Sink said it was “quite possible” that health insurance rates would go up once the PIP requirement expires.
“When PIP sunsets, which it is scheduled to do on October first, then if someone gets hurt in an automobile accident, if they haven’t purchased medical payment insurance, then their injuries will be handled under their health insurance policies. And we already know that 20 percent of Floridians have no health insurance. So the health insurers are anticipating, and I’ve heard anywhere from 3 to 5 percent increase in health premiums. And this would go back to the employers who are sponsoring health insurance or the individual policyholders.”
WMNF asked Newton who he thought would benefit if the PIP requirement goes away in October.
“State Farm benefits. They’re one of the primary groups that’s pushing this. Insurance companies are behind getting rid of this. The doctors don’t want to get rid of it. Consumer groups are not in favor of getting rid of no-fault. So, it’s mainly the insurance companies and they didn’t even gain that much. They claim they’re paying for indigent health care now, and to some extent, PIP insurance money probably does go to help do that. And they say, well, that’s not their role. But how much do they really save by not paying that? Well, not very much.”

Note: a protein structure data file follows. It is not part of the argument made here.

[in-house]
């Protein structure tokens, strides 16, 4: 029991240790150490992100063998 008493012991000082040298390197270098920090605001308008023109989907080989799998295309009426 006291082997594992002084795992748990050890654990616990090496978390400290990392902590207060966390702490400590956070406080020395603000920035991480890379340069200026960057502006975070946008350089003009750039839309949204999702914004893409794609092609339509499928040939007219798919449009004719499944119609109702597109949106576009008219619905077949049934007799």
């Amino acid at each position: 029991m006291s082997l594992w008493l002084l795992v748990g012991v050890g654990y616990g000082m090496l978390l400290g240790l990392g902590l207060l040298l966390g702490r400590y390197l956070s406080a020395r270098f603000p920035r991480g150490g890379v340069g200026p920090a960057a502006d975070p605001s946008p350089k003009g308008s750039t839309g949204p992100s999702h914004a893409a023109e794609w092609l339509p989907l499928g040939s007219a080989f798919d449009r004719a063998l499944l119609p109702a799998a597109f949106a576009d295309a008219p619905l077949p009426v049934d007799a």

WMNF contacted State Farm for comment and they referred us to Allison Norris Jones’ group, Floridians for Lower Insurance Costs.
Jones said that any increases in the costs of health care or insurance would be offset by decreases in auto insurance rates.
“Well, those claims are just scare tactics that are being used by those who want to maintain the system because they make a lot of money off of it. One thing for us as a consumer coalition we’re glad to see that the major auto insurers in the state have already started to file rates with the Office of Insurance Regulation; and it basically shows that there’s an average 16 percent decrease in auto insurance rates statewide, so that’s good news for Florida’s consumers. And the other thing is what we’ve seen in other states that have eliminated this system is that there have been minimal increases in health insurance costs, about 1-2 percent at most.”
Nonetheless, Newton said no-fault insurance should be saved.
“Well, our organization would like to see PIP renewed as it is, but we’re really afraid of these backroom deals that are being made on this right now and consumers and the public are excluded. We would rather not have them do anything and we’ll just see what the reality is rather than have to put up with some horrible backroom deal that would be really horrible for consumers.”
Sink said she hopes the Legislature will come “back in special session and give Florida’s drivers the protections they need.”
“…people are waking up to the possibility of PIP sunsetting. And if the only way that something can be done is if individuals start getting on the phones, calling their legislators, calling the governor’s office and demand that this situation get addressed. If PIP sunsets and there’s nothing to replace it, then we’re all basically on our own when it comes to injuries in an automobile accident.”